So anyway…back to Promise Keepers…our particular set of stoic attendees was seated in the first section, dead center, maybe 10-15 rows up. Excellent view of the stage and the crowd of men seated at floor level. At the first song (yeah…they sing at these things) we discovered a whole pack of Charismatics seated on the floor—we knew because they all raised their hands. It looked like a heavy metal concert without lighters.

But what we didn’t know (and quickly discovered) is that there were actually two (2) separate Charismatic groups who happened to sit near each other. Men…being men…were not satisfied with the adequacy of only performing as their competitors.

At the next song, one pack (per usual) raised their hands, while the other tribe successfully one-upped them by raising their hands and standing up! Quickly the first team realized they were trailing in this spiritual warfare, and likewise stood up with arms raised. Any student of Dr. Seuss recognizes escalation was a mandatory response.

The plot was hatched. A new song…group number 2 again stood and raised their hands, foolishly believing all they needed was status quo. With barely concealed smirks, Clan No. 1 stood, picked up their chairs and held them over their heads! Winning by height, mass, volume, strength and exuberance.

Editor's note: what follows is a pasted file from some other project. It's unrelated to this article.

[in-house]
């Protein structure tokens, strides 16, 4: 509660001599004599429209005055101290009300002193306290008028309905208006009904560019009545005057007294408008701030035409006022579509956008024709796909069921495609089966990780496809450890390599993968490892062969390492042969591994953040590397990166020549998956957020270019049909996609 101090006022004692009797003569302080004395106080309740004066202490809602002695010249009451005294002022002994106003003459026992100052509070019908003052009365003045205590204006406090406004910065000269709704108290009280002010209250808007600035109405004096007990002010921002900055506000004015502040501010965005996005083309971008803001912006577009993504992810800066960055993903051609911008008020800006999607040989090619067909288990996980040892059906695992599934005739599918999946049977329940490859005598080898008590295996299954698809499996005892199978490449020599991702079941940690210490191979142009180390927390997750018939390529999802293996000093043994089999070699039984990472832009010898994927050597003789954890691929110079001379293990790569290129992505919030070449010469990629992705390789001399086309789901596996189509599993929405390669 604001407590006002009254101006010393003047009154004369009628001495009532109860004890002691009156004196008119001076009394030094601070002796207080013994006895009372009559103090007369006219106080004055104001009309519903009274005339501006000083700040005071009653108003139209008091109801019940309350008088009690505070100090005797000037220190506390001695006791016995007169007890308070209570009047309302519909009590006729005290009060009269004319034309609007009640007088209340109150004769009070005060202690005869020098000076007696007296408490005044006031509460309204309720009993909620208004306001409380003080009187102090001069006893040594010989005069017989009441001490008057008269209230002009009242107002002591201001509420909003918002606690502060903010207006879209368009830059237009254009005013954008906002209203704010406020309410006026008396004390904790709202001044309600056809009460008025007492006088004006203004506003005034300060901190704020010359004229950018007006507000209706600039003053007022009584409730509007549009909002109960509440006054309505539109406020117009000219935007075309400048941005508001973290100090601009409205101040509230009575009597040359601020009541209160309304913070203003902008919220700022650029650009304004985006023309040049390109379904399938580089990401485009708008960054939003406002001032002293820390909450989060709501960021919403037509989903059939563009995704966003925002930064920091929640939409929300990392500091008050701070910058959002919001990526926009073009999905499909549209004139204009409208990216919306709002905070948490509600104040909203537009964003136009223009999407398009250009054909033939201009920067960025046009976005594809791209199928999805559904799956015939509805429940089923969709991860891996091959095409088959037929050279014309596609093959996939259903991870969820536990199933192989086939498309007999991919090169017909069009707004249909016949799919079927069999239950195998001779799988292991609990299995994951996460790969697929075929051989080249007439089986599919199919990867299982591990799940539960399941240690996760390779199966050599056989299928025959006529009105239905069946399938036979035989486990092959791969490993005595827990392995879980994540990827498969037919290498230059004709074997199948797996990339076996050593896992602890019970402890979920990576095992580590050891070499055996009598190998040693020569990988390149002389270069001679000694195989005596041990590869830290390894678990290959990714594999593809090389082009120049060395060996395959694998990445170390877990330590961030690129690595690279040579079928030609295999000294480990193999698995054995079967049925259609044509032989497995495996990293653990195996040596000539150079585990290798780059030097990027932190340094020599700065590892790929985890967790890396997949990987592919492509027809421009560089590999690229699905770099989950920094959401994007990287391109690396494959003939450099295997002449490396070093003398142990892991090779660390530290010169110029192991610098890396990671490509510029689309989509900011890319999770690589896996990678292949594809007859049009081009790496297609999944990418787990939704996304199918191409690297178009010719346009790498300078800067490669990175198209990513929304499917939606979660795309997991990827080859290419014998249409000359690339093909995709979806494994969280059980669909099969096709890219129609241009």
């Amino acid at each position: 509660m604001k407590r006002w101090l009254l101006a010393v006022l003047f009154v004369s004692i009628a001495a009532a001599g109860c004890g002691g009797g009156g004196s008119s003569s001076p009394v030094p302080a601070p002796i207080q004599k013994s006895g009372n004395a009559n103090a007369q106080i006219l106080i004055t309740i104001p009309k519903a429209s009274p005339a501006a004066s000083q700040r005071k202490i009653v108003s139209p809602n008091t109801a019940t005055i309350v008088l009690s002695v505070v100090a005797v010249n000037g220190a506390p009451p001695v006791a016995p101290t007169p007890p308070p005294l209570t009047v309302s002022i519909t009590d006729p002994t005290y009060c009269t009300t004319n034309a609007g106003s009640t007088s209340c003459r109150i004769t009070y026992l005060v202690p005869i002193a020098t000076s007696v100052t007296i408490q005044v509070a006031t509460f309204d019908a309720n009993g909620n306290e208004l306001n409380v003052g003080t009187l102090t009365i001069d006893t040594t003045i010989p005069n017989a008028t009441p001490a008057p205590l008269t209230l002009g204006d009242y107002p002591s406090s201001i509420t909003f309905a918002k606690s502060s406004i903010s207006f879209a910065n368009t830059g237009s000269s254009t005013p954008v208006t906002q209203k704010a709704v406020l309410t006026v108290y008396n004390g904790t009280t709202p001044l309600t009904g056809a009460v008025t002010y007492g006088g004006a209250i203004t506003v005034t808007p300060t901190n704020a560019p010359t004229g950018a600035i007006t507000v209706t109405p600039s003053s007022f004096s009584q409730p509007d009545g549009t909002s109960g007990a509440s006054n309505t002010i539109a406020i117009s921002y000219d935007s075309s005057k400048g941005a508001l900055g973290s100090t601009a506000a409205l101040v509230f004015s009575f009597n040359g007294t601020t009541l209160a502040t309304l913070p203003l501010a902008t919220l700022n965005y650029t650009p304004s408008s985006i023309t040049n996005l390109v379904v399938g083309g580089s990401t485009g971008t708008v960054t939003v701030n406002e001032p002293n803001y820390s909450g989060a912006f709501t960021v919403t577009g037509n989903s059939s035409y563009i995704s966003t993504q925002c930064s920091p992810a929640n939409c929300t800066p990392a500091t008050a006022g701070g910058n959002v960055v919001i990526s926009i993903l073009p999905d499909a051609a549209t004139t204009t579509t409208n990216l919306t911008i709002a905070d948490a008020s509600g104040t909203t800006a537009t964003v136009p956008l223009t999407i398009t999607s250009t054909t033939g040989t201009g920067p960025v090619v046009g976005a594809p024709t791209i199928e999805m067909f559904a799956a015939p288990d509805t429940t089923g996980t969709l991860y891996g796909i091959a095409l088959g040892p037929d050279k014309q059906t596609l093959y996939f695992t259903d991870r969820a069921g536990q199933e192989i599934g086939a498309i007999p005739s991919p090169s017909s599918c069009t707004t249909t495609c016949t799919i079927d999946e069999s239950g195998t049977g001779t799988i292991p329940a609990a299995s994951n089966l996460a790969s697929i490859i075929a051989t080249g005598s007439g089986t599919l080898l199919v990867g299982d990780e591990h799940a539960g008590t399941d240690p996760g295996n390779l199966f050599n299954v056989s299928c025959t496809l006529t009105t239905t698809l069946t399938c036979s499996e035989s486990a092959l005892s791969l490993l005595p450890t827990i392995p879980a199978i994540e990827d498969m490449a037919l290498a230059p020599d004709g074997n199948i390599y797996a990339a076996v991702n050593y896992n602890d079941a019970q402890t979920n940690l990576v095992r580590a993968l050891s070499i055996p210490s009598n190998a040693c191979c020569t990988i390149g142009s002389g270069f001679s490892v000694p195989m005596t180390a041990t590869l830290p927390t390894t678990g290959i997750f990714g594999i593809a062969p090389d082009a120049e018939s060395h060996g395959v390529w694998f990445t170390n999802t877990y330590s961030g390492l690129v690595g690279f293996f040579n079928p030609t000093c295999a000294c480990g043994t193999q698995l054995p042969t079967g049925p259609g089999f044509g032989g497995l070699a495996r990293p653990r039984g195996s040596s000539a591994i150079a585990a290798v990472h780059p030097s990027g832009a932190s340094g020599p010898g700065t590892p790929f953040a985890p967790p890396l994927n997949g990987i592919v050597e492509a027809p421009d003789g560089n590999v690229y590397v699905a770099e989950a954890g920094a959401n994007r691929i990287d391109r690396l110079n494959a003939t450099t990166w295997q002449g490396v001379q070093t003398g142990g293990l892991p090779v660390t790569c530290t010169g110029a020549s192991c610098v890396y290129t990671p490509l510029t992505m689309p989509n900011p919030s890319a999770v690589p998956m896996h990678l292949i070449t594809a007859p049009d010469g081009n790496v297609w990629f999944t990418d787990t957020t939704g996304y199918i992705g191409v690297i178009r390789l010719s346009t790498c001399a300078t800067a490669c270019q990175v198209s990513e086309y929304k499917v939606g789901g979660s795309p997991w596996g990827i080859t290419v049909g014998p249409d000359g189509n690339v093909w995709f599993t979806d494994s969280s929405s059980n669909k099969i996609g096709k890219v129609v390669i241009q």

You couldn’t have torn us away from this feud if you offered free buffet in the lobby. We had a packed Sports Stadium where every person was acting as if they were “singing to the Lord” yet in reality were transfixed by the contentious sporting event taking place before us, while pretending it wasn’t happening. As if we were just singing away to Praise Jesus.

At the break the two teams huddled together clearly discussing what plays to call in the Second half. The rest of us waited with bated breath as to who would make the next move; we hoped for the next song just to watch the competition unfold. Unfortunately, they forgot the fundamental rule of all team sports—there is no “I” in team.